Missoula Cemetery

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Missoula Cemetery is the second oldest cemetery located in Missoula, Montana, with Fort Missoula Cemetery being the oldest. The Missoula Cemetery was first established in 1884[1] by the Missoula Valley Improvement Company, a corporation owned by prominent citizens Isadore Cohn, Frank Woody, William H.H. Dickinson and Thomas C Marshall. The land where the cemetery would be built was purchased from the Northern Pacific Railroad for $168. The cemetery was eventually sold to the City of Missoula in 1901, for the total of $1.[1]

These are the original stone column gates to the Missoula Cemetery first erected in 1884

History[edit]

The Missoula Cemetery was created in 1884 to house those who had succumbed to the harsh life of a small mill town. The cemetery initially had very wide-set roads for easy access by wagon. Eventually, the waning use of wagons made the wide roads obsolete and the cemetery had to be renovated. The roads through the cemetery have since been narrowed to allow for more plots. The Missoula Cemetery has many of the town's original founders buried there. C. P. Higgins and his family, who once had their graves at the base of Whitaker Hill on the southern side of Missoula, now have their bodies buried in the Missoula Cemetery.[1]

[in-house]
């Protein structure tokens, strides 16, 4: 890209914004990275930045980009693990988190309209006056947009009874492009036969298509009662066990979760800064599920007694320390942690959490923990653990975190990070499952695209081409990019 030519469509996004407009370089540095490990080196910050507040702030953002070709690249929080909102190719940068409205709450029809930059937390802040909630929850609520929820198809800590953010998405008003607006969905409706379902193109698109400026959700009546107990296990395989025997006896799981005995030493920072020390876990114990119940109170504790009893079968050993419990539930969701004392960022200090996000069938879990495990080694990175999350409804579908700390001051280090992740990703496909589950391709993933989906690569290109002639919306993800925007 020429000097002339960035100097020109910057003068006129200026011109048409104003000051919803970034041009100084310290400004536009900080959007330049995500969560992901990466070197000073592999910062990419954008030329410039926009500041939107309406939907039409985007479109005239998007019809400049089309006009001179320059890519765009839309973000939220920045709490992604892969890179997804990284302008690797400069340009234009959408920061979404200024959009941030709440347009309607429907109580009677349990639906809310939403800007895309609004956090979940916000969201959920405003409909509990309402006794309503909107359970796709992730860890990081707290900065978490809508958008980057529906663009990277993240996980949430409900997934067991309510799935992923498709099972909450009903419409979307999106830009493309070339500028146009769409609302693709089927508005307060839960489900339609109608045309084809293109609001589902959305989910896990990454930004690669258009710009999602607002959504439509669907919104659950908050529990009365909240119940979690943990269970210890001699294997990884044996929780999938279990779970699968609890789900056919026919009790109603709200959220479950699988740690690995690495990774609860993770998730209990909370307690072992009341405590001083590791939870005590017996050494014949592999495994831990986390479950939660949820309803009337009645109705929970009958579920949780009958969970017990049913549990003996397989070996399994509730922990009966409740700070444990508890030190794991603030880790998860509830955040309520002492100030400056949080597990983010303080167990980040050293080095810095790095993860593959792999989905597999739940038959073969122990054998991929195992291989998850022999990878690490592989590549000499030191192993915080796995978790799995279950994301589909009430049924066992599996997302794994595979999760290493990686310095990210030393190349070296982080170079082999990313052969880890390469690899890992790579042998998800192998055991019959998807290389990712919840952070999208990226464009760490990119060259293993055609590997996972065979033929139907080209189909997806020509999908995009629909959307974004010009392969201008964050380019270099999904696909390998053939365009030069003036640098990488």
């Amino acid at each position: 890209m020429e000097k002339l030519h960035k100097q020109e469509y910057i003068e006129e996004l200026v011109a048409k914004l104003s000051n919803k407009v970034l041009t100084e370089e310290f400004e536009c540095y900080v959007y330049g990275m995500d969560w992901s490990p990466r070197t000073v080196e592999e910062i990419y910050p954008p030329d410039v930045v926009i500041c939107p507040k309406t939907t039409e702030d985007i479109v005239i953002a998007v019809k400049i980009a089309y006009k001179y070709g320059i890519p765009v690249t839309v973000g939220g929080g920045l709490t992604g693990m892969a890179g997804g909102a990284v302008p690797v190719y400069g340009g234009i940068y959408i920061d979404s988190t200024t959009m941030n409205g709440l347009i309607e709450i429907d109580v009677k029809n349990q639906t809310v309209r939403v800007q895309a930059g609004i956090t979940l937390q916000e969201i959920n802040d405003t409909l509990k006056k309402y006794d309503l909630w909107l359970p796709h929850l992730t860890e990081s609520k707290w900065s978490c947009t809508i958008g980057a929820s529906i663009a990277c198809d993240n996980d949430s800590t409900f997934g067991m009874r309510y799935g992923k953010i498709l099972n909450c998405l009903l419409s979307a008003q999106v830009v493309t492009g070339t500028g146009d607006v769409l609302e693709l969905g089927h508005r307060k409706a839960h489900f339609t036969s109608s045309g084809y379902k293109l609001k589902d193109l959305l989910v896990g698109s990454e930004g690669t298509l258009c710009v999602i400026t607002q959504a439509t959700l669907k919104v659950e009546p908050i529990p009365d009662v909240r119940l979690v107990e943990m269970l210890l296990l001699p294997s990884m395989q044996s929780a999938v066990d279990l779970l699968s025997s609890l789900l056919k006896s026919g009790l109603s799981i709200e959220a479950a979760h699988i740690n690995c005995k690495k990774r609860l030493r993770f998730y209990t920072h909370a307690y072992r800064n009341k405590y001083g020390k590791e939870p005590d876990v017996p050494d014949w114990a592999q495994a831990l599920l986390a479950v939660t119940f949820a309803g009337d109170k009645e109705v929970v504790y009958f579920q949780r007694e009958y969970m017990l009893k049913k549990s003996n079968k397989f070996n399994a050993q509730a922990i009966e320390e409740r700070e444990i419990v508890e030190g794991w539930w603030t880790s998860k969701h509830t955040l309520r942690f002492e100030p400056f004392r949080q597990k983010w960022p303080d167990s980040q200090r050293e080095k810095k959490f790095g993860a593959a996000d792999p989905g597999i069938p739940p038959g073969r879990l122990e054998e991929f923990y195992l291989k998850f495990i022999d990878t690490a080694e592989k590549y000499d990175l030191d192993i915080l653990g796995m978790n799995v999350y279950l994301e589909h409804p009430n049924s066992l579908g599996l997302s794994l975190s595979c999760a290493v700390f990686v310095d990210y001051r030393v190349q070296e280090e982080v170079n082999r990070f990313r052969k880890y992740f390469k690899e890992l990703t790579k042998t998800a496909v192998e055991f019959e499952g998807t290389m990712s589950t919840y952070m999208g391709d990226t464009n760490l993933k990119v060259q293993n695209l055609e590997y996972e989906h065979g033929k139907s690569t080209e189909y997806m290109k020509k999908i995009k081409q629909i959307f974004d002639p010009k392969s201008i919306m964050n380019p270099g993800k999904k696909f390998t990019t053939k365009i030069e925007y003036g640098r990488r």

Location and expansion[edit]

The Missoula Cemetery began as a small 16-acre (65,000 m2) plot of land purchased out of necessity. The lack of modern medicine, prominence of disease, paired with the dangerous habits of the late 19th-century West made life expectancy low and dictated the need for a cemetery. The original founders, the Missoula Valley Improvement Company, owned the cemetery for many years, only relinquishing it to the City of Missoula in 1901. Upon purchasing the land, the City Council appointed the first Board of Trustees to manage the maintenance of the cemetery. It consisted of Samuel Bellew, Harriet Keith, E. A. Winstanley, Mrs. F. H. Woody, Lizzie Mills and Lucinda Worden. The current trustees are Marjorie Jacobs, Sharee Fraser, Carol Gorden, Patrick J. McHugh and Mary Lou Cordis.[2]

The Missoula Cemetery still holds the same location as when it was founded in 1884,[1] about three miles (5 km) northwest of the city's center. The cemetery has since grown from 16 acres (65,000 m2) to a total of approximately 80 acres (320,000 m2). Only 40 acres (160,000 m2) of the plots are occupied by graves. The remaining 40 have been purchased by the City of Missoula for further expansion and development.

Prominent graves[edit]

Some of the more prominent locals of Missoula's past have bold elaborate tombstones to commemorate their lives, like Francis Worden's large marble tombstone. Others are made of simple marble that masks their renowned accomplishments in life, like Jeanette Rankin's black stone with a plainly marked face. Below is a short list of some of the better-known characters of Missoula's past, beginning with their name and followed by their death date.[3]